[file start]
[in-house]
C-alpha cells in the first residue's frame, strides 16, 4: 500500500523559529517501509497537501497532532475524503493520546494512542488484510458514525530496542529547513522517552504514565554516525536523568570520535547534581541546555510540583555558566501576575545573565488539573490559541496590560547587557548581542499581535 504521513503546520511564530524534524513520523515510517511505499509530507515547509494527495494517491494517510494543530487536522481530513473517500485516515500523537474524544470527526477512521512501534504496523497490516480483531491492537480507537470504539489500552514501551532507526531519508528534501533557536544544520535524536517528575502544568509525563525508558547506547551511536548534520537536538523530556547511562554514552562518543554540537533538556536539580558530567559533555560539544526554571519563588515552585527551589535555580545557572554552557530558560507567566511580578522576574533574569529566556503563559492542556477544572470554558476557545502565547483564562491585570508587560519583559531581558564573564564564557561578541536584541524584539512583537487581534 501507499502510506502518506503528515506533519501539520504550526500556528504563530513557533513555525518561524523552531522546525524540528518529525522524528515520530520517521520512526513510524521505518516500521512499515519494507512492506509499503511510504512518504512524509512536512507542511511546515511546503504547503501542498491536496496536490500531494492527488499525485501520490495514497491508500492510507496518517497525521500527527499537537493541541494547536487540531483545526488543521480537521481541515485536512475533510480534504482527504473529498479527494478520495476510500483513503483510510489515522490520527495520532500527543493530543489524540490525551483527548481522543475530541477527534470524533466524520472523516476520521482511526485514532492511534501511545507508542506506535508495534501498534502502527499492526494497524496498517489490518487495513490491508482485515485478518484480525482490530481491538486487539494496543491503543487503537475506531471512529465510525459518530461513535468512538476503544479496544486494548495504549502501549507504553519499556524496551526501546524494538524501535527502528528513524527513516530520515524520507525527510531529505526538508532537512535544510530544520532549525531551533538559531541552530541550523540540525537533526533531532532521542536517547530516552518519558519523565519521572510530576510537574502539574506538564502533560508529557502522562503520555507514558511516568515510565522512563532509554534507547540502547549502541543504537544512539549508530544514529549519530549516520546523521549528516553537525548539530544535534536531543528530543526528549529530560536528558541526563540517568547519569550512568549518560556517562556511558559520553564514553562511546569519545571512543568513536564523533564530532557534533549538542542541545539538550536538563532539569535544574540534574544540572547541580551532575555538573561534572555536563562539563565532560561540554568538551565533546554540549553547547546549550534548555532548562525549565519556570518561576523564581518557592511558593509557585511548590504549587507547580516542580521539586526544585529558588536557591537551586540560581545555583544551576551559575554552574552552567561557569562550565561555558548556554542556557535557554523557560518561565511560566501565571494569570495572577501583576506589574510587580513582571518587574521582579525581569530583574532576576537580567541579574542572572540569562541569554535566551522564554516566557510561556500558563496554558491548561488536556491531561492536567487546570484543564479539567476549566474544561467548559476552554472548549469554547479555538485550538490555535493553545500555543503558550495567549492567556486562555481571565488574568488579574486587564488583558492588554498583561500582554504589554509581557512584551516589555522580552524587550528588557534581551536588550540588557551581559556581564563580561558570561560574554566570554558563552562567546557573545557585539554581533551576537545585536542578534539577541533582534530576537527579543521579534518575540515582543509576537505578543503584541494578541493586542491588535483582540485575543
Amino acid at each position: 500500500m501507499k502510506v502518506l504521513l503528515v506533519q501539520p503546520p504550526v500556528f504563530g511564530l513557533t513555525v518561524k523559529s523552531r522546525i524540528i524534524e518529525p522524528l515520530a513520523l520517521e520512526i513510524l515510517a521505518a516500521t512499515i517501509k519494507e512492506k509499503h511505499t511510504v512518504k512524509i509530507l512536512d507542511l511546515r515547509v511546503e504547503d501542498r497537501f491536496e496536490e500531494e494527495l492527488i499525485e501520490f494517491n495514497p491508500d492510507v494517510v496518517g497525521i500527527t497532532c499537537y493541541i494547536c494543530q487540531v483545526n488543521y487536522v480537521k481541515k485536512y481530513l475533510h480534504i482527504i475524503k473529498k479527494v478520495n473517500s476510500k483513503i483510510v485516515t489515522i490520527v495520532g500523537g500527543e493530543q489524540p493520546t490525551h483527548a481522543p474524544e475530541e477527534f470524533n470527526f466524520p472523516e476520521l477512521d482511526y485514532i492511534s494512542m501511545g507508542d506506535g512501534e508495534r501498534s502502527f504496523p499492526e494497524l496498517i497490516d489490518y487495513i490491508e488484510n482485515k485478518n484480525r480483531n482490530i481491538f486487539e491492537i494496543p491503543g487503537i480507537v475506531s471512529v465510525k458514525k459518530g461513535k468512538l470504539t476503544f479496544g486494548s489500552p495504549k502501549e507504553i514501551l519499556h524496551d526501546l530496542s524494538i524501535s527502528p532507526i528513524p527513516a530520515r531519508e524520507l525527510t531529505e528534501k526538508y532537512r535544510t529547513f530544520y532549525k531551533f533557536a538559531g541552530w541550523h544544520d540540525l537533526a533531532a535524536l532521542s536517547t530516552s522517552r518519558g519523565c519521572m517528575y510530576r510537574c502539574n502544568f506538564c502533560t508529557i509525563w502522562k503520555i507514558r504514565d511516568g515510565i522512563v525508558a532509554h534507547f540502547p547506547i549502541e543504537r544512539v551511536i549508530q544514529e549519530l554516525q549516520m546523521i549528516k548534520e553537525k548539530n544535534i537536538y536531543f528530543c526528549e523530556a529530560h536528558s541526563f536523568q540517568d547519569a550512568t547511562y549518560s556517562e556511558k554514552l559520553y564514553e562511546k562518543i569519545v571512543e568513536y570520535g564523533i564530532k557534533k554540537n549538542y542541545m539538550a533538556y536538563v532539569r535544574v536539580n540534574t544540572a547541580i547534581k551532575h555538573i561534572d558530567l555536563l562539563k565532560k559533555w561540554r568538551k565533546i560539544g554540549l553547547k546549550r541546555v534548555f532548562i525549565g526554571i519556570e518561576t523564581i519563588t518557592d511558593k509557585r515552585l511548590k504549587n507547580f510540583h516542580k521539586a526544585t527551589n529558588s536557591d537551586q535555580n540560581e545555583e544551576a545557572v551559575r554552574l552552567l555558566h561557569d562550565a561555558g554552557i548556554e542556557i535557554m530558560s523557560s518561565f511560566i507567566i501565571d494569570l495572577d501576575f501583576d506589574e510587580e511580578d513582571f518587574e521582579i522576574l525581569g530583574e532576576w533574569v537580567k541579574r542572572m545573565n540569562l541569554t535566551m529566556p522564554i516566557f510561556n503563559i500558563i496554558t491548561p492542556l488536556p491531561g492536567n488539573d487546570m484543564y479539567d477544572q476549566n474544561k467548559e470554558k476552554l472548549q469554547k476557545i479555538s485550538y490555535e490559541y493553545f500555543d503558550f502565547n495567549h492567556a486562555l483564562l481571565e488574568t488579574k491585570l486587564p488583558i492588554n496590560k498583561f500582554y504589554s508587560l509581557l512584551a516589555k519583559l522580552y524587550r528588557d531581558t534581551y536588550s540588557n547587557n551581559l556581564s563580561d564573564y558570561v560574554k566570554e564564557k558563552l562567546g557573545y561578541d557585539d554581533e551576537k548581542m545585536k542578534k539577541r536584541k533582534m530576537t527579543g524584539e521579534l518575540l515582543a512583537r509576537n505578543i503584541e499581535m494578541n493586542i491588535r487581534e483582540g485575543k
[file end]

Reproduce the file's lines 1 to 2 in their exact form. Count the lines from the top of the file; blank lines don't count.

[in-house]
C-alpha cells in the first residue's frame, strides 16, 4: 500500500523559529517501509497537501497532532475524503493520546494512542488484510458514525530496542529547513522517552504514565554516525536523568570520535547534581541546555510540583555558566501576575545573565488539573490559541496590560547587557548581542499581535 504521513503546520511564530524534524513520523515510517511505499509530507515547509494527495494517491494517510494543530487536522481530513473517500485516515500523537474524544470527526477512521512501534504496523497490516480483531491492537480507537470504539489500552514501551532507526531519508528534501533557536544544520535524536517528575502544568509525563525508558547506547551511536548534520537536538523530556547511562554514552562518543554540537533538556536539580558530567559533555560539544526554571519563588515552585527551589535555580545557572554552557530558560507567566511580578522576574533574569529566556503563559492542556477544572470554558476557545502565547483564562491585570508587560519583559531581558564573564564564557561578541536584541524584539512583537487581534 501507499502510506502518506503528515506533519501539520504550526500556528504563530513557533513555525518561524523552531522546525524540528518529525522524528515520530520517521520512526513510524521505518516500521512499515519494507512492506509499503511510504512518504512524509512536512507542511511546515511546503504547503501542498491536496496536490500531494492527488499525485501520490495514497491508500492510507496518517497525521500527527499537537493541541494547536487540531483545526488543521480537521481541515485536512475533510480534504482527504473529498479527494478520495476510500483513503483510510489515522490520527495520532500527543493530543489524540490525551483527548481522543475530541477527534470524533466524520472523516476520521482511526485514532492511534501511545507508542506506535508495534501498534502502527499492526494497524496498517489490518487495513490491508482485515485478518484480525482490530481491538486487539494496543491503543487503537475506531471512529465510525459518530461513535468512538476503544479496544486494548495504549502501549507504553519499556524496551526501546524494538524501535527502528528513524527513516530520515524520507525527510531529505526538508532537512535544510530544520532549525531551533538559531541552530541550523540540525537533526533531532532521542536517547530516552518519558519523565519521572510530576510537574502539574506538564502533560508529557502522562503520555507514558511516568515510565522512563532509554534507547540502547549502541543504537544512539549508530544514529549519530549516520546523521549528516553537525548539530544535534536531543528530543526528549529530560536528558541526563540517568547519569550512568549518560556517562556511558559520553564514553562511546569519545571512543568513536564523533564530532557534533549538542542541545539538550536538563532539569535544574540534574544540572547541580551532575555538573561534572555536563562539563565532560561540554568538551565533546554540549553547547546549550534548555532548562525549565519556570518561576523564581518557592511558593509557585511548590504549587507547580516542580521539586526544585529558588536557591537551586540560581545555583544551576551559575554552574552552567561557569562550565561555558548556554542556557535557554523557560518561565511560566501565571494569570495572577501583576506589574510587580513582571518587574521582579525581569530583574532576576537580567541579574542572572540569562541569554535566551522564554516566557510561556500558563496554558491548561488536556491531561492536567487546570484543564479539567476549566474544561467548559476552554472548549469554547479555538485550538490555535493553545500555543503558550495567549492567556486562555481571565488574568488579574486587564488583558492588554498583561500582554504589554509581557512584551516589555522580552524587550528588557534581551536588550540588557551581559556581564563580561558570561560574554566570554558563552562567546557573545557585539554581533551576537545585536542578534539577541533582534530576537527579543521579534518575540515582543509576537505578543503584541494578541493586542491588535483582540485575543